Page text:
11/22/2012 09:46 EST | Updated 01/22/2013 05:12 EST

Auto Industry In Canada To See Best Year In A Decade: Conference Board

FILE - In this Feb. 19, 2012 file photo, a line of 2012 Chevrolet Cruze sedans sit at a dealership in the south Denver suburb of Englewood, Colo. The risk of engine fires is forcing General Motors to recall its Chevrolet Cruze compact cars. GM says the fires happen when fluids drip onto a plastic shield below the engine and ignite. GM knows of 30 fires caused by the problem. No injuries have been reported. The recall covers cars built from September 2010 through May 2012. (AP Photo/David Zalubowski, File)

OTTAWA - Canada's vehicle manufacturers are poised to have their most profitable year in a decade in 2012, according to the Conference Board of Canada.

The Ottawa-based economic forecaster estimates the industry will have $1.35 billion in pre-tax profits this year, its best year since 2002.

"The industry will continue to benefit from brisk growth in vehicle sales, both this year and next," said Michael Burt, director, industrial economic trends.

Burt noted that while Canadian sales are set to surpass their pre-recession level this year, sales in the United States are not expected to return to 2007 volumes until 2014.

"This increasing U.S. demand is expected to lead to a prolonged recovery in Canadian auto exports," he said.

Through the first eight months of 2012, Canadian automotive production rose almost 20 per cent compared with the same period last year, according to the Conference Board report.

Sales in Canada surged 7.1 per cent between January and August of this year and are on track to reach 1.72 million vehicles — the most since 2002.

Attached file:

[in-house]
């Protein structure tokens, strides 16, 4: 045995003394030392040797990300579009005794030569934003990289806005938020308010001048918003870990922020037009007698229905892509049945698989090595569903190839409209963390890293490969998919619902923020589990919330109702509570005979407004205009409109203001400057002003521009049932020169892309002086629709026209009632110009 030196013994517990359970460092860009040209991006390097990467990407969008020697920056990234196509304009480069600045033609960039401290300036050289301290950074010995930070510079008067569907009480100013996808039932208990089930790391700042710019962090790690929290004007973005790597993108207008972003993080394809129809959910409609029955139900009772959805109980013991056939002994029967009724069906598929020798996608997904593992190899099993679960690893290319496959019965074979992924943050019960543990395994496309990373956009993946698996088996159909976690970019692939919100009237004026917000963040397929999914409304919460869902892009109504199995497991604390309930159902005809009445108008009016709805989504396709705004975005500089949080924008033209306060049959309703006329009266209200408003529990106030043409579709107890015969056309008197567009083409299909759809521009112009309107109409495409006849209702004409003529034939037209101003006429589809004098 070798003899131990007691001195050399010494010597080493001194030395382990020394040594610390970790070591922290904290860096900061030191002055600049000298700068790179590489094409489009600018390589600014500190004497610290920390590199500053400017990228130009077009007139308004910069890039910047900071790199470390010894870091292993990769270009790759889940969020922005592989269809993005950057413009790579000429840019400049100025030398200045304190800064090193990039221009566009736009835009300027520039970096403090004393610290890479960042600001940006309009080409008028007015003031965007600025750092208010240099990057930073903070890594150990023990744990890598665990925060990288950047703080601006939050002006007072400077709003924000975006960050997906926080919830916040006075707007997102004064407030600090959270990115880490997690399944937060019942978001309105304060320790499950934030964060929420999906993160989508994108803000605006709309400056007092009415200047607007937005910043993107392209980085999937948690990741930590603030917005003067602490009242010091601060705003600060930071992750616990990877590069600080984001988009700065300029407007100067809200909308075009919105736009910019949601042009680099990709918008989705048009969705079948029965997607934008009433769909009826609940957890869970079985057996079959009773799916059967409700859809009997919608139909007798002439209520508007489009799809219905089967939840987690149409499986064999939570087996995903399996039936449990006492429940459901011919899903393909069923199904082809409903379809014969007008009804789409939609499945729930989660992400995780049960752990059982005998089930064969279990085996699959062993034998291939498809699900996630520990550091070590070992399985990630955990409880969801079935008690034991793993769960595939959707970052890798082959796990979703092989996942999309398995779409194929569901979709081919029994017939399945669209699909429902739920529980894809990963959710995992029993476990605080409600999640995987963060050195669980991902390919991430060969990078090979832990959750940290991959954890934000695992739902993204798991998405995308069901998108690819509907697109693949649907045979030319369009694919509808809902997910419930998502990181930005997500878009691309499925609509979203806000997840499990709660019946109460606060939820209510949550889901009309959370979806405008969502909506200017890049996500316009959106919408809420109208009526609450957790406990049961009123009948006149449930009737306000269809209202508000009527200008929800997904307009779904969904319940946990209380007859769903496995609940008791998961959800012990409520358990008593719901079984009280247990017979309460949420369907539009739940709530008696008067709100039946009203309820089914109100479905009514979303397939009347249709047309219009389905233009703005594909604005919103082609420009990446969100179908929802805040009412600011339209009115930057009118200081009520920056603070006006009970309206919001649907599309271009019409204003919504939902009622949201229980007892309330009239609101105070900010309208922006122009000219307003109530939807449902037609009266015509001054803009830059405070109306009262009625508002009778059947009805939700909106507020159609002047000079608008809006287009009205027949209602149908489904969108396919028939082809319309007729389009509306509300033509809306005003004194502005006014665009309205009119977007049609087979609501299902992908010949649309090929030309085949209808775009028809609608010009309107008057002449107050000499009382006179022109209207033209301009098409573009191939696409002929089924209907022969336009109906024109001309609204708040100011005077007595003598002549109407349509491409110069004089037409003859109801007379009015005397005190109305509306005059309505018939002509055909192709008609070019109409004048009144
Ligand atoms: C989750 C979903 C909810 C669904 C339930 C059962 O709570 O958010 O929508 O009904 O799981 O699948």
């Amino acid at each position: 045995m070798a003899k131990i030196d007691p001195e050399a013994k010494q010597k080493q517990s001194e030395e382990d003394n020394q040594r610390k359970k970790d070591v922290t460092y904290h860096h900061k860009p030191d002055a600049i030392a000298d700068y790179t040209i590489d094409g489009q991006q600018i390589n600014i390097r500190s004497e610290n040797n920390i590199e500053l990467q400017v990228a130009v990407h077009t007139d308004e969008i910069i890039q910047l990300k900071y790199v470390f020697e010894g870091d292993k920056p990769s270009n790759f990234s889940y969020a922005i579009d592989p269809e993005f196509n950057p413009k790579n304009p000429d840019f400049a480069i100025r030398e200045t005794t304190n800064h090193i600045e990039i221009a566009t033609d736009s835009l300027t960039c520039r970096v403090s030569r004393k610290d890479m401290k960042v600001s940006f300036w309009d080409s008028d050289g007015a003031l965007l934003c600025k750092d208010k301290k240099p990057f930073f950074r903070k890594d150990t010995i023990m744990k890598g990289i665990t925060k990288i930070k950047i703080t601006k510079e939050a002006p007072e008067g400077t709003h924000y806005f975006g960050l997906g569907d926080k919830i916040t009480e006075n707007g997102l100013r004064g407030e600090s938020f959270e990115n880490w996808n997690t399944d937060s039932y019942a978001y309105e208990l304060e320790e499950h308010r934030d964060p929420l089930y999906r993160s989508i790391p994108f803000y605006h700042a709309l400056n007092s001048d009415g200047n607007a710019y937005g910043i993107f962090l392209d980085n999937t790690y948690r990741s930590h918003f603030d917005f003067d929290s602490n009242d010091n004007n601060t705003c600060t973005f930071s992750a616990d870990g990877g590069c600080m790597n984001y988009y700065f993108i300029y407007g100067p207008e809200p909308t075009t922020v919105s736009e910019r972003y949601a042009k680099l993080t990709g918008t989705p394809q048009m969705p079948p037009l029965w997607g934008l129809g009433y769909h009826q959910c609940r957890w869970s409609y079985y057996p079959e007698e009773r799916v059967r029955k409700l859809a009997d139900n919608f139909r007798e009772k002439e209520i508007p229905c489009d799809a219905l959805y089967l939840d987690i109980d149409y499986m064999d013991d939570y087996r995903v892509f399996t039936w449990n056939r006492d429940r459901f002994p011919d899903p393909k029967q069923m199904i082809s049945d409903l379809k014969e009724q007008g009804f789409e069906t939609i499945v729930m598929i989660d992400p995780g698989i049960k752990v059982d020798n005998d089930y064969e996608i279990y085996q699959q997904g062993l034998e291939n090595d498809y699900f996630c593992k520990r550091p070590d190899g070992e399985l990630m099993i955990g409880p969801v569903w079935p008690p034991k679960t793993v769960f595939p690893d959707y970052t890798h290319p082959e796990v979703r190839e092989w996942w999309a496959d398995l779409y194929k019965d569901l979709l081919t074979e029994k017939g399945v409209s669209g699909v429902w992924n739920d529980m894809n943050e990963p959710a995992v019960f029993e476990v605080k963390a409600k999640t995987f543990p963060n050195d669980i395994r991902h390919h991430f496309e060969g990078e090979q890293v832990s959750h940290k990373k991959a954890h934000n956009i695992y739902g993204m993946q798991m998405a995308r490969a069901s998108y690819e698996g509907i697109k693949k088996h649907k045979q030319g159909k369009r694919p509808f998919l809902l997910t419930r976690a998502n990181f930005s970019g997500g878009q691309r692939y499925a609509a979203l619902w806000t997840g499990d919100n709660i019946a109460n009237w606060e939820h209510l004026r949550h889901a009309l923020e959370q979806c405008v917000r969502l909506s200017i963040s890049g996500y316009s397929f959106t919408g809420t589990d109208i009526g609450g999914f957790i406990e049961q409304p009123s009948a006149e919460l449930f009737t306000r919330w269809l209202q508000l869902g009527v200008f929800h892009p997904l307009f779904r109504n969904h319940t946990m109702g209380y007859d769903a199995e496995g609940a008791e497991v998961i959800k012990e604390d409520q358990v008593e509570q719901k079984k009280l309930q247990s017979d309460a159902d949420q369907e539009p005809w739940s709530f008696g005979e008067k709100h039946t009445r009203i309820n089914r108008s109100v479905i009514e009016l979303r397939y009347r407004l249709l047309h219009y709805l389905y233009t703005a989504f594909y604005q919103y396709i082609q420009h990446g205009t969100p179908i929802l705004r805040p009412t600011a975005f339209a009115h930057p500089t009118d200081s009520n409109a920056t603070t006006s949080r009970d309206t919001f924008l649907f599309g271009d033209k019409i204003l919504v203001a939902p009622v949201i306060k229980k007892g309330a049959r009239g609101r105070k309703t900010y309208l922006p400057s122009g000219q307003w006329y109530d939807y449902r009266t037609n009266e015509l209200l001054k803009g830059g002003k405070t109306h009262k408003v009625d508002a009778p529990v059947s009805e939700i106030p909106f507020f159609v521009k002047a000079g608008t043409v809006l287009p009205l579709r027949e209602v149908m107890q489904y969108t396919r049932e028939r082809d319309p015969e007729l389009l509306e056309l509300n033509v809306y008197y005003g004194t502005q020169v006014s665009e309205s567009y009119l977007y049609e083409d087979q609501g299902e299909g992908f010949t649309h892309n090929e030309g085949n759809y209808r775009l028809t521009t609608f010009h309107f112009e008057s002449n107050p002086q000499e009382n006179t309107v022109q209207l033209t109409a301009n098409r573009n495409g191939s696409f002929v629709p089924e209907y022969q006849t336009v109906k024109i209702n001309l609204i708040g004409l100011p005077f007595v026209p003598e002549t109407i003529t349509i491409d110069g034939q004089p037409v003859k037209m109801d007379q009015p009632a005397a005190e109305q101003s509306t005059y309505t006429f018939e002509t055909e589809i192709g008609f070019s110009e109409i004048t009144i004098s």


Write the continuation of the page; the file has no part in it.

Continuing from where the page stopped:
Across Canada, truck sales continued to outnumber passenger car purchases, particularly in the Prairies where brisk activity in the mining and construction industries is driving sales.

Sales to the U.S. have posted double-digit sales growth three years in a row, culminating in a 15 per cent increase in Canadian exports this year.

Yet, U.S. sales remain 1.7 million units below where they stood in 2007, leaving room for further growth assuming that Congress and the White House take measures to avoid the looming "fiscal cliff" — the combination of big U.S. government spending cuts and the end of Bush-era tax breaks set to kick in automatically at the start of 2013.

Going forward, production growth will slow over the next five years from this year's "torrid pace," with Canadian sales gains limited because demand that built up during the recession "has effectively dried out," the report said.

The Conference Board also noted that General Motors will close one of its Oshawa plants in 2014 and growth in sales will also start to level off in the United States.

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